[The following guest post is contributed by Abhinav Kumar, who is a 5th Year, B. A. LL. B (Hons.) student at NLU, Jodhpur]
The Department of Industrial Policy and Promotion (“DIPP”) issued Press Note 12 (“PN12”) in November, being the last of the 2015 series. Titled “Review of FDI policy on various sectors”, PN12 brought sweeping changes to the FDI regime pertaining to around 15 sectors, including construction development, defence and single brand retail. While the changes brought about by PN12 were hailed as an investor-friendly in the background of liberalization of the overall FDI regime, this post will discuss the possible adverse effects of the changes wrought with respect to investor exits in the construction development sector.
Real estate – that is, dealing in land and immoveable property with the intention of earning profit – has traditionally remained off-limits for foreign investors. However, the “construction development” sector, comprising development of townships, residential/commercial premises, roads, bridges, hotels, resorts etc. was opened up to 100% FDI under the automatic route by DIPP Press Note 2 of 2005. The regime pertaining to construction development was further liberalized by DIPP Press Note 10 of 2014 (“PN10”).
Under PN10, the conditions prescribed for investor exit were as follows. The investor was permitted to exit either on completion of the project, or after the development of “trunk infrastructure”, which was defined as defined as roads, water supply, street lighting, drainage and sewerage. The ostensible purpose behind the introduction of the trunk infrastructure condition was to prevent speculative investments by foreigners without any proper intention to develop the land. It was additionally provided that the Foreign Investment Promotion Board (“FIPB”) would consider proposals for investor exit even before the completion of the project or development of trunk infrastructure on a case-to-case basis. In other words, the investor could not exit before at least completing trunk infrastructure without FIPB approval.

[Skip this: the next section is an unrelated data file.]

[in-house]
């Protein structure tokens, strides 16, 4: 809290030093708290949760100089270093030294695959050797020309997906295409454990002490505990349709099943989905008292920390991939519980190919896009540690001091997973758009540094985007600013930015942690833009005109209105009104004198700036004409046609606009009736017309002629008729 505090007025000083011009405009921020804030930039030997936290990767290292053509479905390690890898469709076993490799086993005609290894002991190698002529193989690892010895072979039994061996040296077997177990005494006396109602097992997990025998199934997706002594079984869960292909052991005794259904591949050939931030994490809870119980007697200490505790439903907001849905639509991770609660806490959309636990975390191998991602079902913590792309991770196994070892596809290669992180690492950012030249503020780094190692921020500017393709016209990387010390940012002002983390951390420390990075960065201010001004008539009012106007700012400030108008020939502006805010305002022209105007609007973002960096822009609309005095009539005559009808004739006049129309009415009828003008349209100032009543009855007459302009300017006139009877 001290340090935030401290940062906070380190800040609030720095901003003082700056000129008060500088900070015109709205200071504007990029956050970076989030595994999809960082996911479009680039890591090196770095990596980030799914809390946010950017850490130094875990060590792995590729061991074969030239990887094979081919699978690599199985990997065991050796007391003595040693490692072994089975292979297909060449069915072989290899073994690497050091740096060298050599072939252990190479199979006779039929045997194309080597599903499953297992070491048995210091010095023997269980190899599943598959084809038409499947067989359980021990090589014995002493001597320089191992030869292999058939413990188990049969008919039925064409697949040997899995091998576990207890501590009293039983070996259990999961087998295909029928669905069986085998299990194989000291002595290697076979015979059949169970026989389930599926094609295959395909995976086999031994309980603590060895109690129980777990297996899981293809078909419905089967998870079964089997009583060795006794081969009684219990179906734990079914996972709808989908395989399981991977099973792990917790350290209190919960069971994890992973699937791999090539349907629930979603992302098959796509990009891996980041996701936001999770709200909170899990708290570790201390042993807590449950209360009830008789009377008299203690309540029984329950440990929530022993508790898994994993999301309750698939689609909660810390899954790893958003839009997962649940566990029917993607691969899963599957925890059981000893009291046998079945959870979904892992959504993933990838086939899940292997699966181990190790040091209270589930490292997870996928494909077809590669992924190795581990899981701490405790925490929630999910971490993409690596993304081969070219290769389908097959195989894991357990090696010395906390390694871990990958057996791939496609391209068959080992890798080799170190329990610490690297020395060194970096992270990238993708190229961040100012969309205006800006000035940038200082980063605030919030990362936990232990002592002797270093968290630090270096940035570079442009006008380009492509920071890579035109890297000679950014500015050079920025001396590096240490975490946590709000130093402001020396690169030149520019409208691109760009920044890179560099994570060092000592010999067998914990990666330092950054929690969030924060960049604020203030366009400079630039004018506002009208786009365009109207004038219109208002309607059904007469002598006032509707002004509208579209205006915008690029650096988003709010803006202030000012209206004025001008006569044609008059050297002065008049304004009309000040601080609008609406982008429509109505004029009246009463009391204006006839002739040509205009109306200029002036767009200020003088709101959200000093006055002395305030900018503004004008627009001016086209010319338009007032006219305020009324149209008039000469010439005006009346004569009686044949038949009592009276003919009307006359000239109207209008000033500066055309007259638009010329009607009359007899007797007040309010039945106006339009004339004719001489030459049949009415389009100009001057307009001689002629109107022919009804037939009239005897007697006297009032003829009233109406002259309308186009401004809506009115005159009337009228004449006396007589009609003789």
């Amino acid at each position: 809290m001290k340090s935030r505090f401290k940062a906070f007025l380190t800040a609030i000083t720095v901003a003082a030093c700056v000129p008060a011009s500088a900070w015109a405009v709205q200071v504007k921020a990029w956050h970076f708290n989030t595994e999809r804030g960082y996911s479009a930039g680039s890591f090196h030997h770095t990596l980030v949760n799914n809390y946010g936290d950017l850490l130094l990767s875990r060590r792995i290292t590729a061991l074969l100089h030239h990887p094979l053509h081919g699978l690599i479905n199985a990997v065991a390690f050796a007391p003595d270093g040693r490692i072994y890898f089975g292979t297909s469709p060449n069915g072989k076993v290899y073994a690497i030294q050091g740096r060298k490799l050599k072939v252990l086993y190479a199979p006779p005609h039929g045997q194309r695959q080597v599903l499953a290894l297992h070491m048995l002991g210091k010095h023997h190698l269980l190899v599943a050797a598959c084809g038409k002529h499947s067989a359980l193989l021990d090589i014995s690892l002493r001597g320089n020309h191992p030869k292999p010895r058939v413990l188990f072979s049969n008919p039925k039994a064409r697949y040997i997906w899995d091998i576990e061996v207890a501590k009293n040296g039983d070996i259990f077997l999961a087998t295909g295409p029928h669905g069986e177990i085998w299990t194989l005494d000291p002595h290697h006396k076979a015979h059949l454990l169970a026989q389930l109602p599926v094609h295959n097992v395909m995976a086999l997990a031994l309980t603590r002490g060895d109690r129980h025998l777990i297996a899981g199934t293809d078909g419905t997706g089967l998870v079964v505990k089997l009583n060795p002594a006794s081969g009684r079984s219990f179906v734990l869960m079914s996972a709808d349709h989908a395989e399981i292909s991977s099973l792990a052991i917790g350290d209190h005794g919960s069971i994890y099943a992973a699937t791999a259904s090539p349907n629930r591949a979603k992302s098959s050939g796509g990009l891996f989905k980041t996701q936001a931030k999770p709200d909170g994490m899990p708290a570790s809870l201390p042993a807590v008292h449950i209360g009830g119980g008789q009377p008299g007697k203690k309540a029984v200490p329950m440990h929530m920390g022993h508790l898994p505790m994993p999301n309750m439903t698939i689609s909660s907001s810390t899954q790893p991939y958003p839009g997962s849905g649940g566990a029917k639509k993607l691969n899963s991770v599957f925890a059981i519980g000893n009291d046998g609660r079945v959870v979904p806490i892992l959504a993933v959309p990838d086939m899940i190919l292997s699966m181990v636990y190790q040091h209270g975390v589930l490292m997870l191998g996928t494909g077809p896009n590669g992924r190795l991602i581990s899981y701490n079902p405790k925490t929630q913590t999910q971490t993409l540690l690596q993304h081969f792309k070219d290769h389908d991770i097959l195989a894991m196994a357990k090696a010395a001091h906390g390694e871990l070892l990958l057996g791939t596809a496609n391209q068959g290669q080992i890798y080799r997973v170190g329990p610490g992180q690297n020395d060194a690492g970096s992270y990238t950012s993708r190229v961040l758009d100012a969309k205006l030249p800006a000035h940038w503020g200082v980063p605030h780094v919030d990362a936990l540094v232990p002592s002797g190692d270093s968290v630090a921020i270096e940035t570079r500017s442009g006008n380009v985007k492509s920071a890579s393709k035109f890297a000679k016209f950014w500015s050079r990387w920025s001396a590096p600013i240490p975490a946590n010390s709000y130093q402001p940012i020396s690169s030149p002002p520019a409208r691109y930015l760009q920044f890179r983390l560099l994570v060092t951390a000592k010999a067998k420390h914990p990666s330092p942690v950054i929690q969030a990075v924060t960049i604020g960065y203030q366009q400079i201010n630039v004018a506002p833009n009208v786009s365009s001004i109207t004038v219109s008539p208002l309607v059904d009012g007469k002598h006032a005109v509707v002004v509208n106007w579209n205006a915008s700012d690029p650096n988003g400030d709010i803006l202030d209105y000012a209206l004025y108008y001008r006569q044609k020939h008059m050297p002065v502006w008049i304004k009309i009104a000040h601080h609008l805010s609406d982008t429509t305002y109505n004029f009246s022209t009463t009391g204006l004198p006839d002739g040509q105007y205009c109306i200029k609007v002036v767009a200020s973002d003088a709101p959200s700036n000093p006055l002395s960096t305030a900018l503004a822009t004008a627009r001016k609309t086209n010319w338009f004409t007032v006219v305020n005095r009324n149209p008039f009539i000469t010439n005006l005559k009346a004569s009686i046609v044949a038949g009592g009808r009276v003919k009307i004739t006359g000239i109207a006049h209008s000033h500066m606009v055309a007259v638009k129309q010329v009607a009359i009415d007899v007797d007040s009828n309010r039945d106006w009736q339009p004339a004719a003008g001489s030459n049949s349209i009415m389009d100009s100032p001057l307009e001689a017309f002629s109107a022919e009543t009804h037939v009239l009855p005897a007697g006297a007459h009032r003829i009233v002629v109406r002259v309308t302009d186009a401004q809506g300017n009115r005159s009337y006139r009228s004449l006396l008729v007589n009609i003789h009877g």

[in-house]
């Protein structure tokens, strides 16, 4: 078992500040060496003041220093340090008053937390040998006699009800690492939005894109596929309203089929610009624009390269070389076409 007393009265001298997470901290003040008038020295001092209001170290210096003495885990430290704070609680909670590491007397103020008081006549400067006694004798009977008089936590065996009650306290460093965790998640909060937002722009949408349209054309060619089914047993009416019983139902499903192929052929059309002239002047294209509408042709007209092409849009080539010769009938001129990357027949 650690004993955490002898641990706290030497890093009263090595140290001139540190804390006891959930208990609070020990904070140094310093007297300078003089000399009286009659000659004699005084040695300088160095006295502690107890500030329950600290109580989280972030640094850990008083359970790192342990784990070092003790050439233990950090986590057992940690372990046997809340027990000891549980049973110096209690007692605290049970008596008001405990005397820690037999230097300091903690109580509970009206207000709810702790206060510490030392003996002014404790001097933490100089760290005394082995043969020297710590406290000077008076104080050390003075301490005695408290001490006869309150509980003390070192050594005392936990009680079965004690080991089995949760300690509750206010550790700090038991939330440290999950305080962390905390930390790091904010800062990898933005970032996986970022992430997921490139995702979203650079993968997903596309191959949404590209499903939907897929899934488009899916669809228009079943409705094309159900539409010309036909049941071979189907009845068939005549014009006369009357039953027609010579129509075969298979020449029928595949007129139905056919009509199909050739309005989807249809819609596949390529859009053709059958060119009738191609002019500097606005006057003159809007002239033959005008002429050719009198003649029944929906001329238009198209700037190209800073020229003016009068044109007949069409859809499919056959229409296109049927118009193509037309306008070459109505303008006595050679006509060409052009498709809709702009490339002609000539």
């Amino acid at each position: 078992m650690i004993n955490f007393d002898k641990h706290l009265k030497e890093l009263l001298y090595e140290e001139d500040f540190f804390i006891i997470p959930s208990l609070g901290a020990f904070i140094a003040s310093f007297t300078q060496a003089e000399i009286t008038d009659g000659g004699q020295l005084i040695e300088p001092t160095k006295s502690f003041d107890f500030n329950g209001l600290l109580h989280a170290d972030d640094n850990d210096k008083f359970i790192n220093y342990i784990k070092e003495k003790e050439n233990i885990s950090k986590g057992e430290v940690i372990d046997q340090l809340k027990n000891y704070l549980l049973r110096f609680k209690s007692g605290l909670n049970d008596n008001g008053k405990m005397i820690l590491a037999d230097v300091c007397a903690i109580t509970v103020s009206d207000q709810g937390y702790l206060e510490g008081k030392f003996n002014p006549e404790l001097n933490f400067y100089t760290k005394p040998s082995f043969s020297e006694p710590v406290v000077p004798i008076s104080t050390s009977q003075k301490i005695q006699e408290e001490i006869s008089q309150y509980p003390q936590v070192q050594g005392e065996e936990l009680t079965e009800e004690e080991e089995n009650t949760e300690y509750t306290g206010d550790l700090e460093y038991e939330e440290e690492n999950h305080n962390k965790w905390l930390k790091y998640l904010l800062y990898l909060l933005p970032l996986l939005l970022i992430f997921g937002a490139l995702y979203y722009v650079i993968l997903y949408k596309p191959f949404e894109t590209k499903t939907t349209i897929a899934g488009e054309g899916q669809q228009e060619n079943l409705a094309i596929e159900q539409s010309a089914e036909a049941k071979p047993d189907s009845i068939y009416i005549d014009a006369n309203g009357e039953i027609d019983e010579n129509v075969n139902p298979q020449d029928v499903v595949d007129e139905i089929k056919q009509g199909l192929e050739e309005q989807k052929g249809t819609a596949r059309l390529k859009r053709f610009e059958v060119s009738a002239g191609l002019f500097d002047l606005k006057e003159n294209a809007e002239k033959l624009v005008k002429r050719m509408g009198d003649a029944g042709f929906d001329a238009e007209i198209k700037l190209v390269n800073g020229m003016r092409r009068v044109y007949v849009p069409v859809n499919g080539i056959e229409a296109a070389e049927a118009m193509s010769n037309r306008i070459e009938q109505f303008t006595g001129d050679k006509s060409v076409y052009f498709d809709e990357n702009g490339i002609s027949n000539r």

These conditions have undergone a complete overhaul under PN12. The first, general condition – that the investor shall be permitted to exit either on completion of the project or after the development of trunk infrastructure – has been retained [as Paragraph 184.108.40.206(A)(i) of the FDI Policy, hereinafter referred to as “Para (A)(i)”]. However, a new set of conditions has been introduced thereafter vide Paragraph 220.127.116.11(A)(ii) [hereinafter referred to as “Para (A)(ii)”], the text of which is reproduced as follows:-
Notwithstanding anything contained at (A)(i) above, a foreign investor will be permitted to exit and repatriate foreign investment before the completion of the project under automatic route, provided that a lock-in period of three years, calculated with reference to each tranche of foreign investment has been completed. Further, transfer of stake from one non-resident to another non-resident, without repatriation of investment will neither be subject to any lock-in period nor any government approval.